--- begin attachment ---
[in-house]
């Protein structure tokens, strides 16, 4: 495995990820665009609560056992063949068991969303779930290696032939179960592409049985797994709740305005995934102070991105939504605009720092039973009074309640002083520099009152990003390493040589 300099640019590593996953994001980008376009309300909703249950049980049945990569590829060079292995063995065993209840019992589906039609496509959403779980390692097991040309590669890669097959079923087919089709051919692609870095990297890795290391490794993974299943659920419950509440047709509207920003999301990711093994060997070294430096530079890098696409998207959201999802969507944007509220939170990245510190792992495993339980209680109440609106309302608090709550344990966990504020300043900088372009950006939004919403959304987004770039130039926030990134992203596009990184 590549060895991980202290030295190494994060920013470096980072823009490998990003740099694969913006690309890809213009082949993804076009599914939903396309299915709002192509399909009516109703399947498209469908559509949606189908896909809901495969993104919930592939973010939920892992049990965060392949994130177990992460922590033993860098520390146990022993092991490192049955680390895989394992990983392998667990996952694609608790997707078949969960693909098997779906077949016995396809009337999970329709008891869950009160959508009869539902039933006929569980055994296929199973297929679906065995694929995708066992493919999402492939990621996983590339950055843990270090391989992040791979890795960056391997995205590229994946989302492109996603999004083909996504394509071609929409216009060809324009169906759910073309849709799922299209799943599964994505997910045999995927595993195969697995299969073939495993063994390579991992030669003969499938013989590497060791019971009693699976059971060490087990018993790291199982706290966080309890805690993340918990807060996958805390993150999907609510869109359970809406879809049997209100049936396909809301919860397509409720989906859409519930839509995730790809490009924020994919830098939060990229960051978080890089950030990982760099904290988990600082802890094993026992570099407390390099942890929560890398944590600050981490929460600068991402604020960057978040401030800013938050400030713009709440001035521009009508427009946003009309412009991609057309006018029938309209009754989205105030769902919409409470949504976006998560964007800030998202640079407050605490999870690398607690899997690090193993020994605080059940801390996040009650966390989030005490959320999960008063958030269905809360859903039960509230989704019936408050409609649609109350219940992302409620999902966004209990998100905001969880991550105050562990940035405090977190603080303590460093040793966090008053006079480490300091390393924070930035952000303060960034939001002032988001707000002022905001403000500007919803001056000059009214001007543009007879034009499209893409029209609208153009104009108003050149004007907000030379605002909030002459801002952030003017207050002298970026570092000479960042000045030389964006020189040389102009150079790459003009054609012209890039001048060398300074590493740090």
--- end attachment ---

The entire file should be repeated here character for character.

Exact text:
[in-house]
């Protein structure tokens, strides 16, 4: 495995990820665009609560056992063949068991969303779930290696032939179960592409049985797994709740305005995934102070991105939504605009720092039973009074309640002083520099009152990003390493040589 300099640019590593996953994001980008376009309300909703249950049980049945990569590829060079292995063995065993209840019992589906039609496509959403779980390692097991040309590669890669097959079923087919089709051919692609870095990297890795290391490794993974299943659920419950509440047709509207920003999301990711093994060997070294430096530079890098696409998207959201999802969507944007509220939170990245510190792992495993339980209680109440609106309302608090709550344990966990504020300043900088372009950006939004919403959304987004770039130039926030990134992203596009990184 590549060895991980202290030295190494994060920013470096980072823009490998990003740099694969913006690309890809213009082949993804076009599914939903396309299915709002192509399909009516109703399947498209469908559509949606189908896909809901495969993104919930592939973010939920892992049990965060392949994130177990992460922590033993860098520390146990022993092991490192049955680390895989394992990983392998667990996952694609608790997707078949969960693909098997779906077949016995396809009337999970329709008891869950009160959508009869539902039933006929569980055994296929199973297929679906065995694929995708066992493919999402492939990621996983590339950055843990270090391989992040791979890795960056391997995205590229994946989302492109996603999004083909996504394509071609929409216009060809324009169906759910073309849709799922299209799943599964994505997910045999995927595993195969697995299969073939495993063994390579991992030669003969499938013989590497060791019971009693699976059971060490087990018993790291199982706290966080309890805690993340918990807060996958805390993150999907609510869109359970809406879809049997209100049936396909809301919860397509409720989906859409519930839509995730790809490009924020994919830098939060990229960051978080890089950030990982760099904290988990600082802890094993026992570099407390390099942890929560890398944590600050981490929460600068991402604020960057978040401030800013938050400030713009709440001035521009009508427009946003009309412009991609057309006018029938309209009754989205105030769902919409409470949504976006998560964007800030998202640079407050605490999870690398607690899997690090193993020994605080059940801390996040009650966390989030005490959320999960008063958030269905809360859903039960509230989704019936408050409609649609109350219940992302409620999902966004209990998100905001969880991550105050562990940035405090977190603080303590460093040793966090008053006079480490300091390393924070930035952000303060960034939001002032988001707000002022905001403000500007919803001056000059009214001007543009007879034009499209893409029209609208153009104009108003050149004007907000030379605002909030002459801002952030003017207050002298970026570092000479960042000045030389964006020189040389102009150079790459003009054609012209890039001048060398300074590493740090």